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The Most Effective Form of Stretching — Are You Doing This?

You’ve probably heard that stretching is an important part of injury prevention, but that’s not the only benefit it offers. Flexibility is likely the most overlooked part of a workout routine. Even if you’re not a professional athlete, stretching and mobility play an important role in fitness and overall health. In just 15 minutes a day, you can improve your flexibility and balance and help reduce muscle and joint pain, through stretching.

Believe it or not, there really is a “right” way to stretch. Ballistic stretching involving a bobbing motion is often erratic and uncontrolled. This type of stretching should always be avoided — it increases your risk of muscle tears. Static stretching, which involves holding a muscle in a stretch position for up to 60 seconds, has been the gold standard for decades. But research shows that prolonged static stretching actually reduces blood flow in the tissue.

So how should you be stretching? Try a self-treatment technique called Myofascial stretching.

Myofascial stretching helps to relieve pressure in fascia — the tough connective tissue surrounding every cell of the body, from head to toe. The fascial system tightens in response to injury, trauma, inflammation and poor posture, which puts pressure on nerves, muscles, blood vessels, bones and organs, and results in pain, restriction of motion and structural misalignment.

Myofascial stretching offers greater benefits than traditional stretching. It helps keep the entire fascial chain tight to help prevent and relieve pain and injury — a vastly underestimated component that can help improve your quality of life. Healthy fascia play an important role in inflammation control, wound healing and pain relief.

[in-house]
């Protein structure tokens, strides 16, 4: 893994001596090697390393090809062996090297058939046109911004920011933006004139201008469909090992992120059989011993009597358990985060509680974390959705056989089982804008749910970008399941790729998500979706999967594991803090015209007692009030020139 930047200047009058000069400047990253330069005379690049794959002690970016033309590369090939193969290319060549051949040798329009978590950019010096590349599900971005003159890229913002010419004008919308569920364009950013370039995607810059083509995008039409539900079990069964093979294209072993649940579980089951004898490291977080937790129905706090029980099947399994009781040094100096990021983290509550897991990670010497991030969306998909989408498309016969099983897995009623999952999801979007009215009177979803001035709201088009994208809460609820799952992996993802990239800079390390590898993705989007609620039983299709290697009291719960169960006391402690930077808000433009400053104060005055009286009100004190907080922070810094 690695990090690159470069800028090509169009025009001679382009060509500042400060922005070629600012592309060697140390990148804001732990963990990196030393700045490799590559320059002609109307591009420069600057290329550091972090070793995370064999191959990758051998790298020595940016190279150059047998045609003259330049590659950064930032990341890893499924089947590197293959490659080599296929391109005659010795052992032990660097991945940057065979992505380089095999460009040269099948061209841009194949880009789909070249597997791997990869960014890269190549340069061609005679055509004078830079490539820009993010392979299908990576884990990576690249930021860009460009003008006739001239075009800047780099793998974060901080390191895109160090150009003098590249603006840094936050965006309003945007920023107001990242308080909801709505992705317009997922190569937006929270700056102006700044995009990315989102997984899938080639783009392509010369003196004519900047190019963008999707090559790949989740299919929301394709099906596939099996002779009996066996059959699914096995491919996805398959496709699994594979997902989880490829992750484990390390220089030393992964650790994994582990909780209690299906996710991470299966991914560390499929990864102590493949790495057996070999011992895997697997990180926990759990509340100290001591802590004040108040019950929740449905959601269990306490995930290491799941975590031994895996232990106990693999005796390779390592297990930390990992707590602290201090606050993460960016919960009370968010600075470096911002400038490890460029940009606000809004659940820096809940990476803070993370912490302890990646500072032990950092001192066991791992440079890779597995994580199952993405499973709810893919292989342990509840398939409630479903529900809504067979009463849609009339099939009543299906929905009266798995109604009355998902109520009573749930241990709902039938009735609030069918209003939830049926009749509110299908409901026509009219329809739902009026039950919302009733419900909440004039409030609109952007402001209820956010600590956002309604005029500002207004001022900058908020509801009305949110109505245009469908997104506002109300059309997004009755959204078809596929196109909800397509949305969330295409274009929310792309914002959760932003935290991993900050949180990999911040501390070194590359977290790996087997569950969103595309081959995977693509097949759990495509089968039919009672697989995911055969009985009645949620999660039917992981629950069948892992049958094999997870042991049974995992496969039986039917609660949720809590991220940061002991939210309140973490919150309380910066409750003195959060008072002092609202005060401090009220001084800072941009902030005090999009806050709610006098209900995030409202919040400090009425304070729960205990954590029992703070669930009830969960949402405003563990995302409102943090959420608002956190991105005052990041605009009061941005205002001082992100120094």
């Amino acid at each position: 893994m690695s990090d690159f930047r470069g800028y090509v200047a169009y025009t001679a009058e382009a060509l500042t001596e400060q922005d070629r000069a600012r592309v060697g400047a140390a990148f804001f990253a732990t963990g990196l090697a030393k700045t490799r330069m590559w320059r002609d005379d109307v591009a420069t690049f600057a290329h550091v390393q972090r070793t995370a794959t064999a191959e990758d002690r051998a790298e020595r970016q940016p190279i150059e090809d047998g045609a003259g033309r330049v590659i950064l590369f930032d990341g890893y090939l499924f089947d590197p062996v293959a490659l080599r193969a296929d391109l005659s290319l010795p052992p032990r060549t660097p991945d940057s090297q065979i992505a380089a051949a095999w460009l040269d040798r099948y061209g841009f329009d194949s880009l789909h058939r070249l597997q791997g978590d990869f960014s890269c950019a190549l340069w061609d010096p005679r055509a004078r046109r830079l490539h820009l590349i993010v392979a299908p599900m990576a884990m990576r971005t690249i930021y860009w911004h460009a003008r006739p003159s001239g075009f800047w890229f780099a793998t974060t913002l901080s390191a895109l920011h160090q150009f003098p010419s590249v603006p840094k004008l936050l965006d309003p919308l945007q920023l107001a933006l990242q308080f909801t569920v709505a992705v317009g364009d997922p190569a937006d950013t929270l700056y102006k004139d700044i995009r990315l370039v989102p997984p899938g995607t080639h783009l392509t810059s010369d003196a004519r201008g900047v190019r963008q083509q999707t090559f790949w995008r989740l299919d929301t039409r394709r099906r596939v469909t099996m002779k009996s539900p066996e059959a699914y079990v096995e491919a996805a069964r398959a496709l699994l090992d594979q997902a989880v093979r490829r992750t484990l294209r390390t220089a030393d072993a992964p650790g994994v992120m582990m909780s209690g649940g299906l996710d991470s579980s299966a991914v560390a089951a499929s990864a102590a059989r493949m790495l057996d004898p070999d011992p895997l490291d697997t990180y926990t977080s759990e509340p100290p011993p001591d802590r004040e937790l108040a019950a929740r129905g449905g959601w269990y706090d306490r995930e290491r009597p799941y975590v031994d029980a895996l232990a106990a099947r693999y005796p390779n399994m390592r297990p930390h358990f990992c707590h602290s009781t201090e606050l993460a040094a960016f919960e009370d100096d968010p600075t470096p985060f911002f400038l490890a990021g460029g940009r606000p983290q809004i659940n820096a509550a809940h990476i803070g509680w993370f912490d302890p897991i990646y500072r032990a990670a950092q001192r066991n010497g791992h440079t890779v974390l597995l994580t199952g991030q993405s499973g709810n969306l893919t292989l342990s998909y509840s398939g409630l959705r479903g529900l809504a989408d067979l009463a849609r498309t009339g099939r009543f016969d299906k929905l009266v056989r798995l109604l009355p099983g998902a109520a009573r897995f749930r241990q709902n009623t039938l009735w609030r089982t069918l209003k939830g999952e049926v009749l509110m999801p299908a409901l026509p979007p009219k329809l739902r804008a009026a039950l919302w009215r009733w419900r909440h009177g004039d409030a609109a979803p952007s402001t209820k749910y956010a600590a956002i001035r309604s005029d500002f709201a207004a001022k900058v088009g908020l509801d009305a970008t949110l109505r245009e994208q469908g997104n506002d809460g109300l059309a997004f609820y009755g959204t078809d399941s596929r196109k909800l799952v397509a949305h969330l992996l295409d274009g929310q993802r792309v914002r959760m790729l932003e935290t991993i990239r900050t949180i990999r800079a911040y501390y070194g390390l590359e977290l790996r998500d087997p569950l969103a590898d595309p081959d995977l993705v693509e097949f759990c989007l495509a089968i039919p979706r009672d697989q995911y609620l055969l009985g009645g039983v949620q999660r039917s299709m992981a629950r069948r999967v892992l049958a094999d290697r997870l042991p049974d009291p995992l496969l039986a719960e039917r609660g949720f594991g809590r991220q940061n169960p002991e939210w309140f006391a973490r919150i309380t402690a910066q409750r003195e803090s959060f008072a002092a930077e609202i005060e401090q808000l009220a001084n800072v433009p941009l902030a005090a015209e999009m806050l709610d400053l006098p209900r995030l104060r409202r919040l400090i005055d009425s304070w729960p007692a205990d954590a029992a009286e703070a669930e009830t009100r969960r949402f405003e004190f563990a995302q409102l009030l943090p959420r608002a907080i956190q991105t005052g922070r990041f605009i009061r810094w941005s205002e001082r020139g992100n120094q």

Tips for Myofascial stretching:

All Myofascial stretches must be held continuously for a minimum of 90 to 120 seconds to allow a release of elastic and muscular components of the tissues.

Use active elongation to engage the fascial barrier. An example of this would be extending your arm out of the side with your wrist bent backward, then reaching, elongating and holding the stretch to feel resistance and engage the barrier.

Focus on releasing the tension in your tissues and directing your breath into the restriction.

Use an inflatable ball or foam roller to place gentle pressure on areas of fascial restriction for 3 to 5 minutes.

• Keep the intensity mild to moderate — never force the issue.

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